Though the petition does not … cover [the entire] implementation of the peace agreement, since the Comprehensive Peace Agreement has expressed commitment to respect the realization of the right to property and other fundamental rights guaranteed by the Interim Constitution, the implementation of the noted agreement seems relevant in the context of the remedy sought by the petitioners.
So far as the execution of [the] peace agreement is concerned, the petitioners have not made [the] implementation of the whole agreement … the subject matter [of] the petition. Yet, as it appears, the house, land and property of the petitioners have been seized during the conflict period. Due to these incidents, people have been victimized and they have been left without property. They have thus been directly hit due to [the aforementioned] acts in terms of losing food and shelter. Indirectly, they have lost self-respect, [the] feeling of security and productive opportunities and competencies. That is why the claims made in the petition should be considered in the broader ambit of the causes of conflict and their management. The resolution of the problem through political, administrative, moral and various other means are there in their own place, but since the matter has already entered the Court, the question before us is how this Court can resolve the problem under the judicial process.
Before this Court, the petitioners have stated that the rights enshrined under Articles, 12(1), and (2), (3) (e) and (f), 13, 19(1) and (2) of the constitution Schedule 4, and Article 5.1.8 of the same have been violated, and … on it [basis], [they] have demanded … the issuance of [an] order pursuant to Article 32 and Article 107. … [T]he undisputed properties of the petitioners are the properties that they can possess, enjoy and alienate. While it is the primary duty of the State to protect such properties, it is also the duty of others not to interfere [with] or create impediments [for] the enjoyment of fundamental rights or legal rights of individuals. Whatever be the reasons of conflict the life and properties of individuals are inviolable. The mere breakout of the conflict cannot justify the violation of individuals’ liberty or property. Even if committed during the conflict, any affront to the rights provided by the law is illegal.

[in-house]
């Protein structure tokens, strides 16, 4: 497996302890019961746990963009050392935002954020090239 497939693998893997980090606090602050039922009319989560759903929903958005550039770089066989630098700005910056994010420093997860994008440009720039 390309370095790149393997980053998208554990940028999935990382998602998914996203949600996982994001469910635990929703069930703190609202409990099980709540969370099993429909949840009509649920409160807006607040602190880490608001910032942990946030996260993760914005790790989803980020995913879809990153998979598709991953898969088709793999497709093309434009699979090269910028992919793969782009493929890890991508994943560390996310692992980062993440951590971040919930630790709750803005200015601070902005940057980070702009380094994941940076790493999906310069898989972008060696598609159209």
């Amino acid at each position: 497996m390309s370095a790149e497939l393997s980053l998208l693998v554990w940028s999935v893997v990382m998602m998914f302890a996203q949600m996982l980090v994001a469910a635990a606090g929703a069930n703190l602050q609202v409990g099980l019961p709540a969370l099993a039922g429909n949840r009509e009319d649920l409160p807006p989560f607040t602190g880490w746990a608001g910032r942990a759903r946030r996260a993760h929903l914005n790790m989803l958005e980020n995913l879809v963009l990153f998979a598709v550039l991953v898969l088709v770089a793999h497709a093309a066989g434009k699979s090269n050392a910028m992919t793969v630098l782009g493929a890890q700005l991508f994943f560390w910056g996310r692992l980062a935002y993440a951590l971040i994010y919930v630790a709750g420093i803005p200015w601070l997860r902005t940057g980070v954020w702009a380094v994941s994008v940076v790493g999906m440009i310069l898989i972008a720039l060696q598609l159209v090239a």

As raised in the petition, in the post-conflict period, or say at a time when the new Interim Constitution is being implemented, the properties illegally seized during the conflict are still allowed to be continuously held back. Due to this, hindrance has been created not only in the enjoyment of properties, but also in their diverse use or [in the] enjoyment of [their] benefits. Since such situation of deprivation gives rise to a state of continuous loss, in order to provide adequate and effective justice, property should be returned by taking into account the recurrent loss, and [a] permanent solution should be found out so that such incidents do not recur.
Now therefore, a fundamental question has in fact arisen as to whose obligation is this? While the petitioners have filed the petition primarily relying on the right to property under Article 19, they have also touched upon the provisions of the peace agreement by way of reference. The Court can look into this, under its extraordinary jurisdiction, only in the course of enforcing [the] fundamental rights of the petitioners. So far as judicial enforcement of the peace agreement is concerned, the provisions of [the] peace agreement are not in themselves the source of rights. Since the agreement cannot impose restriction[s] on fundamental and legal rights of the people, the ordinary and extraordinary jurisdiction of the Court cannot be invoked by taking provisions of the peace agreement as a matter of right. However, in the post-conflict period, the agreement can be viewed as a document of consensus in the context of discharg[ing] [the] State’s obligation [concerning] the resolution of [the] conflict and [the] institutional development of peace. Therefore, given that the peace agreement has also expressed [the] commitment to the enforcement of rights inscribed in the Constitution, there is no reason why in the course of enforcing the rights, the Court cannot draw [the] attention of the State [to] the norms or values stipulated in the peace agreement by way of reference.